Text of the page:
|Publication number||US5329384 A|
|Application number||US 08/043,582|
|Publication date||Jul 12, 1994|
|Filing date||Apr 5, 1993|
|Priority date||Oct 26, 1990|
|Publication number||043582, 08043582, US 5329384 A, US 5329384A, US-A-5329384, US5329384 A, US5329384A|
|Inventors||Michitaka Setani, Naosato Taniguchi|
|Original Assignee||Canon Kabushiki Kaisha|
|Export Citation||BiBTeX, EndNote, RefMan|
|Patent Citations (8), Non-Patent Citations (2), Referenced by (11), Classifications (13), Legal Events (6)|
|External Links: USPTO, USPTO Assignment, Espacenet|
This application is a continuation of application Ser. No. 07/782,647 filed Oct. 25, 1991, now abandoned.
The present invention relates to a color image reading apparatus and, more particularly, to a color image reading apparatus suitable for a color scanner, a color facsimile machine, or the like capable of reading color image information on an original with high precision by utilizing a focusing optical system, a color separating means, and three line sensors formed on a single substrate.
Various conventional apparatuses have been proposed wherein color image information on an original is focused on a line sensor such as a CCD, and color image information is digitally read by utilizing an output signal from the line sensor.
FIG. 1 is a schematic view showing an example of a conventional color image reading apparatus. Referring to FIG. 1, when a light beam from a color image on an original surface 1 is to be focused on a line sensor surface (to be described later) by a focusing lens 20, the beam is color-separated into red (R), green (G), and blue (B) components through a 3P prism 21. The color-separated components are guided onto line sensors 22, 23, and 24 comprising CCDs, respectively. Color images formed on the surfaces of the line sensors 22, 23, and 24 are scanned line by line, thereby reading the color image in units of colors.
FIG. 2 is a view showing the main part of a color image reading apparatus proposed in Japanese Laid-Open Patent Application No. 62-234106.
Referring to FIG. 2, when a beam from a color image on an original surface 1 is to be focused on a line sensor surface (to be described later) by a focusing lens 25, the beam is separated into three beams corresponding to three colors through two color separation beam splitters 26 and 27 each added with a dichroic selective light-transmitting film. A color image based on three color light components is focused on line sensor surfaces of a so-called monolithic 3-line sensor 28 having three line sensors 28a, 28b, and 28c formed on a single substrate surface, as shown in FIG. 3. The color image is scanned line by line to read the image in units of color components. Distances S1 and S2 (FIG. 3) between the line sensors fall within the range of about 0.1 to 0.2 mm, and a size defined by W1×W2 of each element is given as 7 μm×7 μm or 10 μm×10 μm.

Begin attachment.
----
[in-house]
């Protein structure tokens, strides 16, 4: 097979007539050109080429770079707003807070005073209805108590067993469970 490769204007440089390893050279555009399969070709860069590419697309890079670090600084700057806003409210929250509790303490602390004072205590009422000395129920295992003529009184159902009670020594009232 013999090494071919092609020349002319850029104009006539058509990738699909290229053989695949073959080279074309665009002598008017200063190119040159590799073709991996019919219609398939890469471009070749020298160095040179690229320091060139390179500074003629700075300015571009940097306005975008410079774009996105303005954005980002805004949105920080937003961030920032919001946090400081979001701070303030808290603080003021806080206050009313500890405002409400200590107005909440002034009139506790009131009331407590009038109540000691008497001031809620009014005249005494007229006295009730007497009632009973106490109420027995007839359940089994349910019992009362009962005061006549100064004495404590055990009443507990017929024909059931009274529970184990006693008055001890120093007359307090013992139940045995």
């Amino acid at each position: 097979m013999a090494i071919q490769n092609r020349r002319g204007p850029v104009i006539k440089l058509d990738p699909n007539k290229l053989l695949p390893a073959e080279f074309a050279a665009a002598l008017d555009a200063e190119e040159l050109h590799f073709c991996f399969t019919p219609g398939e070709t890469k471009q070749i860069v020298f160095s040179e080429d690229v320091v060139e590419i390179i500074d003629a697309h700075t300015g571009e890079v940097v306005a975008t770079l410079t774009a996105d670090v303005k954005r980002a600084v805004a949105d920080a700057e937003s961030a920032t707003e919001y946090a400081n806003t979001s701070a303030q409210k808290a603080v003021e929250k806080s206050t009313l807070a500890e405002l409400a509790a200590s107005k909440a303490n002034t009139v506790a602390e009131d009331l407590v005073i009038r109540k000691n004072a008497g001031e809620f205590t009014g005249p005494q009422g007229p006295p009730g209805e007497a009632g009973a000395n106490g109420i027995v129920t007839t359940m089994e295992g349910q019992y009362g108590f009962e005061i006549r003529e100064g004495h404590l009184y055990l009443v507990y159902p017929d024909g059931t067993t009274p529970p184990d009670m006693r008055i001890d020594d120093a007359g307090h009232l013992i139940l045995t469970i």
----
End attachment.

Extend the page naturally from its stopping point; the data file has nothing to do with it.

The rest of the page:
The color image reading apparatus shown in FIG. 1 requires three independent line sensors, and high precision is required. In addition, the 3P prism which is difficult to manufacture is also required, resulting in a complicated apparatus at high cost. The focusing beam must be aligned with each of the line sensors, and three separate alignment operations must be performed, resulting in cumbersome assembly.
In the color image reading apparatus shown in FIG. 2, if the thickness of each of the beam splitters 26 and 27 is defined as X, the distance between the line sensors becomes 2√2x. If a preferable distance between the line sensors falls within the range of about 0.1 to 0.2 mm, the thickness X of each of the beam splitters 26 and 27 becomes about 35 to 70 μm.
It is generally difficult to manufacture a beam splitter having excellent flatness and such a small thickness. When a beam splitter having such a small thickness is used, .the optical characteristics of a color image formed on the line sensor surfaces are undesirably degraded.
The distances between the central line sensor 28b and one end line sensor 28a and between the central line sensor 28b and the other end line sensor 28c are generally equal to each other in opposite directions or an integer multiple of a pixel size (W2 in FIG. 3) in a subscanning direction due to the following reason.
As is apparent from FIG. 4, when image reading is performed by the monolithic 3-line sensor through only the focusing lens 25, positions of the original simultaneously read by the three line sensors 28a, 28b, and 28c are three different positions 51a, 51b, and 51c, as shown in FIG. 4. For this reason, the three color components (i.e., R, G, and B components) at a given position cannot be simultaneously read and must be matched with each other upon reading of these three color components.